Russian links to European far-Right date back to 1920s, says Anton Shekhovtsov

October 30, 2016

Russia’s support of the European far-Right dates back to the early years of the Soviet Union says Anton Shekhovtsov, visiting fellow at Vienna’s Institute for Human Sciences.

He says that already in the 1920s the Soviet Union tried to infiltrate the Nazi movement by developing relations with “the so-called left-wing Nazis and national Bolsheviks.”  The reason for this, says Shekhovtsov, is that “the Soviets really couldn’t understand which regimes were their main enemies” but sought to undermine the influence of capitalist Britain and France by supporting the German far-Right.

The feeling was mutual. “There was also a feeling on the part of the far-Right in Germany, especially the national Bolsheviks, that they could cooperate with Soviet Russia, being a brotherly proletarian nation that was also against the capitalist West,” says the visiting fellow, adding that Russia’s support of far-Right groups today is less covert than it was in the 1920s or even the 1950s, having “developed from Russian domestic interests into a way to influence European politics.”

Two institutions intended to undermine the West

He says that two institutions have been set up under Russian Federation President Vladimir Putin to undermine the unity and legitimacy of the European Union: alternative mechanisms for electoral observation and alternative media.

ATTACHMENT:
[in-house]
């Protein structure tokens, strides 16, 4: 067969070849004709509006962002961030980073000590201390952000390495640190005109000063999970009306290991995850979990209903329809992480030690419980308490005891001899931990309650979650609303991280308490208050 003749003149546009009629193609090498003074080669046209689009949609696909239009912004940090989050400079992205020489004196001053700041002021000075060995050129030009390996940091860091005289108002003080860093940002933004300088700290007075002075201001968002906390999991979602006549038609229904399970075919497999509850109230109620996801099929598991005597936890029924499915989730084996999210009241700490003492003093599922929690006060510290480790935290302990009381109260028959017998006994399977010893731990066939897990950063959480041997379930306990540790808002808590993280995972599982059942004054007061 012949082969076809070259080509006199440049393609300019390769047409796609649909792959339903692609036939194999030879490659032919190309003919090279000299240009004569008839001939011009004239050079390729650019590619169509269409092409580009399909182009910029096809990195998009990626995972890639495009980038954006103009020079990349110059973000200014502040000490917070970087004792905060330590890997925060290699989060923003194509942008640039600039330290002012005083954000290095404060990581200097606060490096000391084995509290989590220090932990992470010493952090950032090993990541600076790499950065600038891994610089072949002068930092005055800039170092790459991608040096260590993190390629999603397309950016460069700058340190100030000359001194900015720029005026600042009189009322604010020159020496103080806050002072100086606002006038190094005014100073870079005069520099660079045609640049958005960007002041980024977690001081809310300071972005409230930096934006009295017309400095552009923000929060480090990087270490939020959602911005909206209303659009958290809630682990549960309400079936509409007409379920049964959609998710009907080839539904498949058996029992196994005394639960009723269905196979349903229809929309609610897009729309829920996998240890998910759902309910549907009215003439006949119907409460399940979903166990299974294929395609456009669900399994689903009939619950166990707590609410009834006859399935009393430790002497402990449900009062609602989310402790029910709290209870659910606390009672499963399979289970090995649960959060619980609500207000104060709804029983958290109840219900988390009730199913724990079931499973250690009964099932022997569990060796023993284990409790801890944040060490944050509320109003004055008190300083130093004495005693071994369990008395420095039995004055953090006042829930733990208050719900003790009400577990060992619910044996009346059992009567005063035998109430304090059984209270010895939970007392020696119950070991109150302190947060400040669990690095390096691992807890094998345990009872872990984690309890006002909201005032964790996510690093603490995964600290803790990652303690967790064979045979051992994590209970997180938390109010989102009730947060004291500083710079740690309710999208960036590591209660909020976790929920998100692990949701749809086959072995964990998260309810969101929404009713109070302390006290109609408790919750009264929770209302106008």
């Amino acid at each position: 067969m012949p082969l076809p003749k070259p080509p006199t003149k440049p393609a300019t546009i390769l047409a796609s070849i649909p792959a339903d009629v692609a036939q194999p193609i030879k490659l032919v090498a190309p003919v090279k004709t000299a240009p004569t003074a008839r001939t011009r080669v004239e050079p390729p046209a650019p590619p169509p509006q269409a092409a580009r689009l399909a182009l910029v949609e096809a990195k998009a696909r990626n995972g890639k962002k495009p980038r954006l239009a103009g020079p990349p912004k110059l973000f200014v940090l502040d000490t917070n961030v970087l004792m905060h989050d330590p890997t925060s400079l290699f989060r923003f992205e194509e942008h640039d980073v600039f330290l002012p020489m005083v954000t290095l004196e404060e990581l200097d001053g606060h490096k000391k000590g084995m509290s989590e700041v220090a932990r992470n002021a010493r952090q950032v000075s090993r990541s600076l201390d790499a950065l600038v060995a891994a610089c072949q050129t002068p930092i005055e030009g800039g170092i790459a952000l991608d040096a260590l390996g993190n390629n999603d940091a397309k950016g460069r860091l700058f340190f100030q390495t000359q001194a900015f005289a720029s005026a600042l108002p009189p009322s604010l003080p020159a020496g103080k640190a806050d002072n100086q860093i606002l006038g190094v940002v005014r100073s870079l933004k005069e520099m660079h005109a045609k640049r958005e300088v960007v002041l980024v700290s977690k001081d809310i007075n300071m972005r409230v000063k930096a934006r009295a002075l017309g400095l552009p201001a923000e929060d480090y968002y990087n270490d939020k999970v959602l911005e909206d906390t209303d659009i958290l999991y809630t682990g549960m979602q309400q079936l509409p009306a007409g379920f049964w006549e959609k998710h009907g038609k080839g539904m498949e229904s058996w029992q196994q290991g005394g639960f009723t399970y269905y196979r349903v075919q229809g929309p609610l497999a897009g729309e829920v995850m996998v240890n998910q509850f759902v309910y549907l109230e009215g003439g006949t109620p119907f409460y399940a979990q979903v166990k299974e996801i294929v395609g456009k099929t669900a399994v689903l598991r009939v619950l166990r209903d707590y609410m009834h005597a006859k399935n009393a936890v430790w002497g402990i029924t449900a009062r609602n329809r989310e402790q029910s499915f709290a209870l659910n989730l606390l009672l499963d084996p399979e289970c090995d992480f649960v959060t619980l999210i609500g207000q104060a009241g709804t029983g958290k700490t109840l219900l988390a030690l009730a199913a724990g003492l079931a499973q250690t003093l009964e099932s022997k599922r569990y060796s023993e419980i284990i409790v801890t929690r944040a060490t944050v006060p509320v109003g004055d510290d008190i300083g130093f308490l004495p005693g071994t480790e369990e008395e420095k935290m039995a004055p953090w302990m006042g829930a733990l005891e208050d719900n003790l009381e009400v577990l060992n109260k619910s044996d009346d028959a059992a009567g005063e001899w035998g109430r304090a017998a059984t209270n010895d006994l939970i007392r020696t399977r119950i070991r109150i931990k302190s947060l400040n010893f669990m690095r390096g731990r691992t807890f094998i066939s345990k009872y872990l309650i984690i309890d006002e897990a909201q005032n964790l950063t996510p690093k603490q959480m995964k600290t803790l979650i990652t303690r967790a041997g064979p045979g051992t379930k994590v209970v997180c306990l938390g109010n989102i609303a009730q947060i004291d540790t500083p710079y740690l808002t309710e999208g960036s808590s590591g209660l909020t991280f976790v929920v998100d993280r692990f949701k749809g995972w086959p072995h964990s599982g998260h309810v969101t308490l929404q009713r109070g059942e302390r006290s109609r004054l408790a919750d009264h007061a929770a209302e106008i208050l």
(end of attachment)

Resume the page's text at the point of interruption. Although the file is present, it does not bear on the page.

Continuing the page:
The former involved arranging for far-Right European activists to serve as observers in elections “the OESC would not consider legitimate or fair.” According to him, the Crimean referendum of March 2014 involved “observers” from far-Right political groups Russia had been cooperating with since 2006.  He cites Poland’s Center for Geopolitical Analysis in Belgium’s Eurasian Observatory for Elections as examples of western organizations which provide Russian state media with western points of view that differ from those of other liberal western institutions.

Although alternative electoral observation institutions exert little, if any, influence on western public opinion, the same cannot be said of the alternative media.  However, here, too, the primary goal is to enlist the aid of European far-Right activists “to show to the Russian audience that Putin’s Russia is fine.”

“For the Putin regime it was very important to show to the Russian population that not everybody in the West is so critical about human rights and rule of law in Russia” and that “there are other points of view,” says Shekhovtsov.

While not all far-Right parties are pro-Kremlin, he says a number of pro-Russian ones can be found in EU member states, including France’s National Front, Italy’s Northern League, Bulgaria’s Attack (Атака), Austria’s Freedom Party and Hungary’s Jobbik.

Two “counter-revolutions”

Shekhovtsov says there are many parallels between how the Russian media described the Ukrainian revolution of 2014 and the Hungarian uprising of 1956, and that both events were described by Russian state media as fascists trained by the West to stage coups against the legitimate government.

In 1956 Russian state media reported that there were real grievances and that some Hungarian leaders had made mistakes, which the fascists exploited to stage a counter-revolution.